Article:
In the United States, 1.5 million children are homeless. 1.5 million children are without adequate shelter, nourishment, healthcare, or education. When a child is homeless, it is not just a house that they are without. They are more likely than other children to experience hunger, constant illness, mental disorders, and developmental delays.1 Being homeless negatively affects a child’s overall welfare and ability to thrive within their community throughout their childhood and into their adulthood. It impedes their ability to live a healthy life and gain an adequate education, as children who are homeless face far more obstacles, such as increased health risks and lack of educational opportunities, than children who aren’t homeless. They are less likely to be able to contribute to society, as less than a quarter of homeless children graduate or receive well-paying jobs, making them trapped in a life of poverty. Child homelessness is the perfect portrait of poverty. Children are deprived of their basic needs – shelter, food, safety, and other resources – which are required for any individual to rise out a lifetime of poverty. In the United States, it is every individual’s human right to have their basic needs fulfilled; the government and the U.S. community need to ensure that those rights are being applied to all people in order to create a more flourishing and prosperous society.
In an effort to solve the problem of child homelessness, the U.S. government has implemented legislature to provide funding and support for services to the homeless, including provisions under the No Child Left Behind Act in 2001. However, it is not enough. To help homeless children overcome the obstacles of homelessness, such as poor healthcare and education, and put an end to child homelessness the United States government must actively ensure that the problem of child homelessness is being answered. By implementing and following through with the provisions in the American Recovery and Reinvestment Act of 2009, which increase the services and funding as included in the McKinney-Vento Act, the U.S. will be making greater strides towards ending homelessness all together. The legislature must also pass the HEARTH Act of 2009 as the reauthorization of the amendment of the McKinney-Vento Act and consider the Homeless Children and Youth Act of 2009 and other legislation, which would expand the resources allotted to communities in order to end child homelessness and allow local and community organizations to provide more services and better help those in need. Preventing and ending child homelessness must be a priority for both the U.S. government and the U.S. community.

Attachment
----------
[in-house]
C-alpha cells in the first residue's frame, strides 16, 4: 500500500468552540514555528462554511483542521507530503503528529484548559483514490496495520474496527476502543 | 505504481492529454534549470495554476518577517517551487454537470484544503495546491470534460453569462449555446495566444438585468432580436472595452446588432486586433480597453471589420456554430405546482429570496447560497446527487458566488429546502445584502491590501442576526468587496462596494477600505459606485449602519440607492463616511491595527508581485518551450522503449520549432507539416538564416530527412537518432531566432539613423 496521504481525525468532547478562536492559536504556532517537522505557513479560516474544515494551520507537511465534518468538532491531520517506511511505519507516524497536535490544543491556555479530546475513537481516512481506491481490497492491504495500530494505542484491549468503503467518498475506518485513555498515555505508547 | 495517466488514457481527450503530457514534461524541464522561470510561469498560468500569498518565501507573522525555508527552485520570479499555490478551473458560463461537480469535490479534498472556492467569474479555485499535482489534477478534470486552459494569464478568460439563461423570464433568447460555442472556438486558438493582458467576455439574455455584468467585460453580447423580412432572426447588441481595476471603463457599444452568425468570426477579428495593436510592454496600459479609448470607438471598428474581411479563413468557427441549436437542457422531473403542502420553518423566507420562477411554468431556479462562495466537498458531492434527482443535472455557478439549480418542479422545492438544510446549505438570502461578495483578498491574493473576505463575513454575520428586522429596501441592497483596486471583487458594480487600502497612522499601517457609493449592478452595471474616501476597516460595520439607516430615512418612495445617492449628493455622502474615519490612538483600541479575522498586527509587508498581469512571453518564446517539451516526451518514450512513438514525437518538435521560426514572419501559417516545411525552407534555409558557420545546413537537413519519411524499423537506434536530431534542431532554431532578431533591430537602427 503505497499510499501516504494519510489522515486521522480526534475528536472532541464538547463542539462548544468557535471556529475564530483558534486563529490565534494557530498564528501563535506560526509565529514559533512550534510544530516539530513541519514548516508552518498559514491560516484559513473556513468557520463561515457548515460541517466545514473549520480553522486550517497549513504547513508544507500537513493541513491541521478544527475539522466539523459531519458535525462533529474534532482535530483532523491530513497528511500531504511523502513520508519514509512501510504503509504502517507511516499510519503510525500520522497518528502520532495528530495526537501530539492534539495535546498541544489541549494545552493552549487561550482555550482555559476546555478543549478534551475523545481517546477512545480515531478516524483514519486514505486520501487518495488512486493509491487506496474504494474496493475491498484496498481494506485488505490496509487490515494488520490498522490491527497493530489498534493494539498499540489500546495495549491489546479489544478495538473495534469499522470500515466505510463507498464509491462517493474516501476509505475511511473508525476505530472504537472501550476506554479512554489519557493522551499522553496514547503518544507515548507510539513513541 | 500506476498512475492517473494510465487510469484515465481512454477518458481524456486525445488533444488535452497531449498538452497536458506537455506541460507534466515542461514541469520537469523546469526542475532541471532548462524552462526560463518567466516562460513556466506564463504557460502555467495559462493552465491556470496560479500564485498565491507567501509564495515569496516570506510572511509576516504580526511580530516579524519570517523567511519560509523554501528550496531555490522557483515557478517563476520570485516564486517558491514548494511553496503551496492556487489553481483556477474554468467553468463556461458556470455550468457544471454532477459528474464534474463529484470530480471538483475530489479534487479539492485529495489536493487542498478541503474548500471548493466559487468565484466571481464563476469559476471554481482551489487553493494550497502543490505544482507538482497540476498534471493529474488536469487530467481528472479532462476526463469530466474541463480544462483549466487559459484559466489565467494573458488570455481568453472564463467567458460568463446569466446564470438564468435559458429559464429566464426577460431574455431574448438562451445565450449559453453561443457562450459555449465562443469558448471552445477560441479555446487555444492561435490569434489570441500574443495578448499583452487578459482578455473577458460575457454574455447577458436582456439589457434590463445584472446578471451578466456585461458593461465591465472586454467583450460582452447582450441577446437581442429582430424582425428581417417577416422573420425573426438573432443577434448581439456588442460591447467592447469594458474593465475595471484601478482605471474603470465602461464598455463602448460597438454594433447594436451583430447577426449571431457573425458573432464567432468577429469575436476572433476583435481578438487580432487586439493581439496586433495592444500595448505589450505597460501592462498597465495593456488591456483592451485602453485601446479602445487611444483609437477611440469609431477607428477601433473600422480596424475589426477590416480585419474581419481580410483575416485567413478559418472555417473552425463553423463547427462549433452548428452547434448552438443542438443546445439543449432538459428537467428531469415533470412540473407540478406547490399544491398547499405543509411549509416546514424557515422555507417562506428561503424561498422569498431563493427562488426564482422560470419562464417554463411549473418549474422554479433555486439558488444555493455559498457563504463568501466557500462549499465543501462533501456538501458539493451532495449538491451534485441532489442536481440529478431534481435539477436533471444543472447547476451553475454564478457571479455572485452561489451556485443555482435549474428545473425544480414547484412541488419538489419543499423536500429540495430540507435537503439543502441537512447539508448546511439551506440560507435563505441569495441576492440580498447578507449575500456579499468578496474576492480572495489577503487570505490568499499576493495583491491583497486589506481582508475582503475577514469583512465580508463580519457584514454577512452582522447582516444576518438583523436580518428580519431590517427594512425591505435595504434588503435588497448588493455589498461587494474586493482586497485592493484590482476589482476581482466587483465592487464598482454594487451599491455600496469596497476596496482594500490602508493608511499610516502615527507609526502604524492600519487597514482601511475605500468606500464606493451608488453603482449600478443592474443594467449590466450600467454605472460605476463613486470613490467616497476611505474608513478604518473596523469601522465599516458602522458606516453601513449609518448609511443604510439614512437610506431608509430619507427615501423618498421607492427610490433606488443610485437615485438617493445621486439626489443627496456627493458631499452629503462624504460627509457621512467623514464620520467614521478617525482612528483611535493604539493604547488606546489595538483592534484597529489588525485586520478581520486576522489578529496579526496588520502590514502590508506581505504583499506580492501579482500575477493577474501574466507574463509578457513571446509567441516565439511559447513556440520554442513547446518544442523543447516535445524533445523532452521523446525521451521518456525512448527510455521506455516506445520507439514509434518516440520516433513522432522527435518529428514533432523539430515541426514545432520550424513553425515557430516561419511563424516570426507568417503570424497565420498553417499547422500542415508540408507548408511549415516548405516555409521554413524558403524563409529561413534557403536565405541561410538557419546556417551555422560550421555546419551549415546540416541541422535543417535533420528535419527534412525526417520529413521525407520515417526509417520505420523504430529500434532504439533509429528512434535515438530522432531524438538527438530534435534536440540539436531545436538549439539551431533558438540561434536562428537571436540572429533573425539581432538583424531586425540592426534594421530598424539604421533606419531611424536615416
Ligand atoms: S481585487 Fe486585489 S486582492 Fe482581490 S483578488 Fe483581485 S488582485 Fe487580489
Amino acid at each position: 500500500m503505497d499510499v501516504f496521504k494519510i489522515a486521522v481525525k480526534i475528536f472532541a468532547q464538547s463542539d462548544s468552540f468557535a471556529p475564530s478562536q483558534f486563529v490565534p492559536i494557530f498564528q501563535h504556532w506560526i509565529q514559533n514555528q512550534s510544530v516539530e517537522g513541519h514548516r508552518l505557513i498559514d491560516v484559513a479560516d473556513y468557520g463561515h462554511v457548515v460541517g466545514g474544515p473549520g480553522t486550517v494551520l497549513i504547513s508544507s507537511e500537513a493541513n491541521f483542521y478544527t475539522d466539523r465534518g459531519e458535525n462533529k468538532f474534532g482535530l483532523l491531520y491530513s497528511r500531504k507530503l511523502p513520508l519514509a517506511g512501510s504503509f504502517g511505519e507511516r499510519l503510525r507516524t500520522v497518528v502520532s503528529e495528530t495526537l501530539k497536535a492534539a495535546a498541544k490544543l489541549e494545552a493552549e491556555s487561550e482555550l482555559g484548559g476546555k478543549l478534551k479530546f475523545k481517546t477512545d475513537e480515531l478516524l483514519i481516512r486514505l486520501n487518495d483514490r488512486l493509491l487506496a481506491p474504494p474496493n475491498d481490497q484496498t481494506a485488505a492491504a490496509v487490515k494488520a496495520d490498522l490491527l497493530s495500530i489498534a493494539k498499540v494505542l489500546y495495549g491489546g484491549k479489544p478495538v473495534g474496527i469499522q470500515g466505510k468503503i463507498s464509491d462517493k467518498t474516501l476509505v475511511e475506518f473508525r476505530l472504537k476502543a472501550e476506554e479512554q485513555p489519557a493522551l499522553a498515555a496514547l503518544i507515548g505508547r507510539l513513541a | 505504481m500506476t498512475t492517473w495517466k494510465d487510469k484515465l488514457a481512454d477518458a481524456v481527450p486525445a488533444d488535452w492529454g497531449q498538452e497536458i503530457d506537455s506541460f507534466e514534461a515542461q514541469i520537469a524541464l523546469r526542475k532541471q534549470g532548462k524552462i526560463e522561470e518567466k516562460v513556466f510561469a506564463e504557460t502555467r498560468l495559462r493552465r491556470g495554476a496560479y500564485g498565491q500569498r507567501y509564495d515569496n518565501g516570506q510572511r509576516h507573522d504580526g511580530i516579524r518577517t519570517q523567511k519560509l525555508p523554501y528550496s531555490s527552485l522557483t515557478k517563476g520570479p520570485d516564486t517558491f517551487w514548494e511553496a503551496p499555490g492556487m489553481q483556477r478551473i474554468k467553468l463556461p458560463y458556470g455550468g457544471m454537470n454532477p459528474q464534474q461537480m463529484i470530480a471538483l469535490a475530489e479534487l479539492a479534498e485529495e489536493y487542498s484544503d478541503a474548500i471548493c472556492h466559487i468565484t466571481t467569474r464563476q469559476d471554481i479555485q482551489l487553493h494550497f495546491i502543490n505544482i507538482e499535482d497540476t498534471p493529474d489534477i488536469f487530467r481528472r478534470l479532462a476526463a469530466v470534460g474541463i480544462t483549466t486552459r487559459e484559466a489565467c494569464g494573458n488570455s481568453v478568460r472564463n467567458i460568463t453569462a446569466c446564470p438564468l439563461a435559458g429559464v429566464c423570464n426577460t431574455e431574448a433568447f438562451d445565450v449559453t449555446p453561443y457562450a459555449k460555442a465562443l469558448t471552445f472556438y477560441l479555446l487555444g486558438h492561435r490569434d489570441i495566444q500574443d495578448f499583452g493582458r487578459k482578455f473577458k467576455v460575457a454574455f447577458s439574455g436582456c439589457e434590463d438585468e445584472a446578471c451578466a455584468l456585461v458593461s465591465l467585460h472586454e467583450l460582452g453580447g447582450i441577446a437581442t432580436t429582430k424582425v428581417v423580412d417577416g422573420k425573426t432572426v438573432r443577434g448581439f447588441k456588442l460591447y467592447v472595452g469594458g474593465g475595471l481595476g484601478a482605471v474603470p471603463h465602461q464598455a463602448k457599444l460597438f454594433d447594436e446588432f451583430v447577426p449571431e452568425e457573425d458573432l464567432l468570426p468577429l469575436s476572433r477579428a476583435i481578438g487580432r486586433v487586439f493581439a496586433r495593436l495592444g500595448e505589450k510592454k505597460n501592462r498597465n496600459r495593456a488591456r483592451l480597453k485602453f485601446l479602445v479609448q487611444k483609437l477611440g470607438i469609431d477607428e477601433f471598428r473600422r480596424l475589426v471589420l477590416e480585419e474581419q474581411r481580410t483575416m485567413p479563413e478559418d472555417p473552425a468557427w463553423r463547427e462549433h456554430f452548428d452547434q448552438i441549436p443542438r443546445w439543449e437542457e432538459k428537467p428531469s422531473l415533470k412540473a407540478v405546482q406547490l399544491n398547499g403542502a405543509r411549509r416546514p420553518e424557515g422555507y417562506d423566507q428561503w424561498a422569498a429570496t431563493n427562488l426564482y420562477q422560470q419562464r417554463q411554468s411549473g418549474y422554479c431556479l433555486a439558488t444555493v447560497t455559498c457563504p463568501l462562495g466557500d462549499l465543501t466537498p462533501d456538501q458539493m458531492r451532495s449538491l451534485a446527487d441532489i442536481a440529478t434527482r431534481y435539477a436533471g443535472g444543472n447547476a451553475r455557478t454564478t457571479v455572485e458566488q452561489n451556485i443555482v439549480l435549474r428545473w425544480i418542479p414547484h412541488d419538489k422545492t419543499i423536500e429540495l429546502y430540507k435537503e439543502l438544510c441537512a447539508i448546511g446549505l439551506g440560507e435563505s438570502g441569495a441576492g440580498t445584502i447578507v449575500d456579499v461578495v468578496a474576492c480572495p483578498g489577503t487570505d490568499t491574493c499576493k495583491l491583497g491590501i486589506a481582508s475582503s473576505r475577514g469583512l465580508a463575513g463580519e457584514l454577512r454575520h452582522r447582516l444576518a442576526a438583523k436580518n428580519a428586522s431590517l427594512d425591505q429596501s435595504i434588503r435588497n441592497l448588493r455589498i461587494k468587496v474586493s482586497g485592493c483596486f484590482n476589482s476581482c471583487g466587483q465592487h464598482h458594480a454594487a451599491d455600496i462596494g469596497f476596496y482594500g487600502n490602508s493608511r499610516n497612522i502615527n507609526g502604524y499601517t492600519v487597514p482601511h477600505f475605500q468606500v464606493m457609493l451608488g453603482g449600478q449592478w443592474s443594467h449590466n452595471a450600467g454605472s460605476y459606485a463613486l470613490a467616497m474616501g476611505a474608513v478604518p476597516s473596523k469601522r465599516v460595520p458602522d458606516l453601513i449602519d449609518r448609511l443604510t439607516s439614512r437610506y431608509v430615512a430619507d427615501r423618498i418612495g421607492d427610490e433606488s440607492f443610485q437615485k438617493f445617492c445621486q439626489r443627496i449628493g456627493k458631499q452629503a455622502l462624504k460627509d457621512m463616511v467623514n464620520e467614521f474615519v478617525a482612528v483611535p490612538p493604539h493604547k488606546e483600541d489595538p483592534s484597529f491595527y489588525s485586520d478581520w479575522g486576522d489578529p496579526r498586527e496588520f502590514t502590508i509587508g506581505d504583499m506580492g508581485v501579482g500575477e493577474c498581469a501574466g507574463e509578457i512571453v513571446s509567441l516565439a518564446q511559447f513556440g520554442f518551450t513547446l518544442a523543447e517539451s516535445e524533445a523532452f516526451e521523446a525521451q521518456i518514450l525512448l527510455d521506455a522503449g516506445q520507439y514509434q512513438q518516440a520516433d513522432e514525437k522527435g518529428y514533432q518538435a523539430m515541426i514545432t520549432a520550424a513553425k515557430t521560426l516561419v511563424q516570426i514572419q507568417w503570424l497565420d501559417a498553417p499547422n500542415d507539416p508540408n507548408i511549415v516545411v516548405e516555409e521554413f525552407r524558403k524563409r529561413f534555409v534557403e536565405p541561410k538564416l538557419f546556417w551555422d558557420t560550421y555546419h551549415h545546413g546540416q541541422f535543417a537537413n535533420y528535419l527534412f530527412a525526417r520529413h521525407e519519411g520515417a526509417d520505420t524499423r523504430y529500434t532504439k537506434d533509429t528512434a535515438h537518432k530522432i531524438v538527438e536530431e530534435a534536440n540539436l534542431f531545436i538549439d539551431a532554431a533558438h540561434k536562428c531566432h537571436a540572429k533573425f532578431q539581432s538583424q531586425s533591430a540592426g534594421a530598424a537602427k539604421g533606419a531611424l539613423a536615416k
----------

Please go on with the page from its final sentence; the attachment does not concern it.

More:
The Affects of Child Homelessness on Health, Hunger, Disorders, Development, and Education
“Homelessness itself can make children sick.”2
Being homeless has an extremely adverse and detrimental effect on a child’s health and well-being. Children who are homeless are more susceptible to...